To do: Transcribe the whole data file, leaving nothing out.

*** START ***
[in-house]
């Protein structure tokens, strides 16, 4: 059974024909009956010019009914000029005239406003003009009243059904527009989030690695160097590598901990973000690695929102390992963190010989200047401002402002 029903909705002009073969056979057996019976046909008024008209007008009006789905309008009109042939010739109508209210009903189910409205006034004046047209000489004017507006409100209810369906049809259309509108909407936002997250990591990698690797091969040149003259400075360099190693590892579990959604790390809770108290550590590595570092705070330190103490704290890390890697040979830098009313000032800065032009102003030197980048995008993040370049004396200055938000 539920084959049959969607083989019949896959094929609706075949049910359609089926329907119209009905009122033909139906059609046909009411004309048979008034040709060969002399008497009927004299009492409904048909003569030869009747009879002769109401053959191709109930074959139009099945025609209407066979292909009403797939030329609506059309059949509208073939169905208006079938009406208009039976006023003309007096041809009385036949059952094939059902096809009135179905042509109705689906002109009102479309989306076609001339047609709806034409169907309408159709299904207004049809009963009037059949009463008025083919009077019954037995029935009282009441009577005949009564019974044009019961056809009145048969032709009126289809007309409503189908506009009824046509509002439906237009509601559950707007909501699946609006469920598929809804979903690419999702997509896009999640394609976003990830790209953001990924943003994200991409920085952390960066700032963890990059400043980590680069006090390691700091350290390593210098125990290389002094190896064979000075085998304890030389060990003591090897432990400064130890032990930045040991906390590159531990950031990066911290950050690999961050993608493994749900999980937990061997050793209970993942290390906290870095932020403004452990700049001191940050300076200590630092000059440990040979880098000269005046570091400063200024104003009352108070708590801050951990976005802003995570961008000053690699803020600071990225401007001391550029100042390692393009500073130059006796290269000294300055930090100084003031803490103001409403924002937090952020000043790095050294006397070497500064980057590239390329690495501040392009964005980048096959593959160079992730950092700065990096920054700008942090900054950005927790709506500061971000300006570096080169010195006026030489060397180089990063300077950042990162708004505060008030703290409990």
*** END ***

[in-house]
């Protein structure tokens, strides 16, 4: 059974024909009956010019009914000029005239406003003009009243059904527009989030690695160097590598901990973000690695929102390992963190010989200047401002402002 029903909705002009073969056979057996019976046909008024008209007008009006789905309008009109042939010739109508209210009903189910409205006034004046047209000489004017507006409100209810369906049809259309509108909407936002997250990591990698690797091969040149003259400075360099190693590892579990959604790390809770108290550590590595570092705070330190103490704290890390890697040979830098009313000032800065032009102003030197980048995008993040370049004396200055938000 539920084959049959969607083989019949896959094929609706075949049910359609089926329907119209009905009122033909139906059609046909009411004309048979008034040709060969002399008497009927004299009492409904048909003569030869009747009879002769109401053959191709109930074959139009099945025609209407066979292909009403797939030329609506059309059949509208073939169905208006079938009406208009039976006023003309007096041809009385036949059952094939059902096809009135179905042509109705689906002109009102479309989306076609001339047609709806034409169907309408159709299904207004049809009963009037059949009463008025083919009077019954037995029935009282009441009577005949009564019974044009019961056809009145048969032709009126289809007309409503189908506009009824046509509002439906237009509601559950707007909501699946609006469920598929809804979903690419999702997509896009999640394609976003990830790209953001990924943003994200991409920085952390960066700032963890990059400043980590680069006090390691700091350290390593210098125990290389002094190896064979000075085998304890030389060990003591090897432990400064130890032990930045040991906390590159531990950031990066911290950050690999961050993608493994749900999980937990061997050793209970993942290390906290870095932020403004452990700049001191940050300076200590630092000059440990040979880098000269005046570091400063200024104003009352108070708590801050951990976005802003995570961008000053690699803020600071990225401007001391550029100042390692393009500073130059006796290269000294300055930090100084003031803490103001409403924002937090952020000043790095050294006397070497500064980057590239390329690495501040392009964005980048096959593959160079992730950092700065990096920054700008942090900054950005927790709506500061971000300006570096080169010195006026030489060397180089990063300077950042990162708004505060008030703290409990």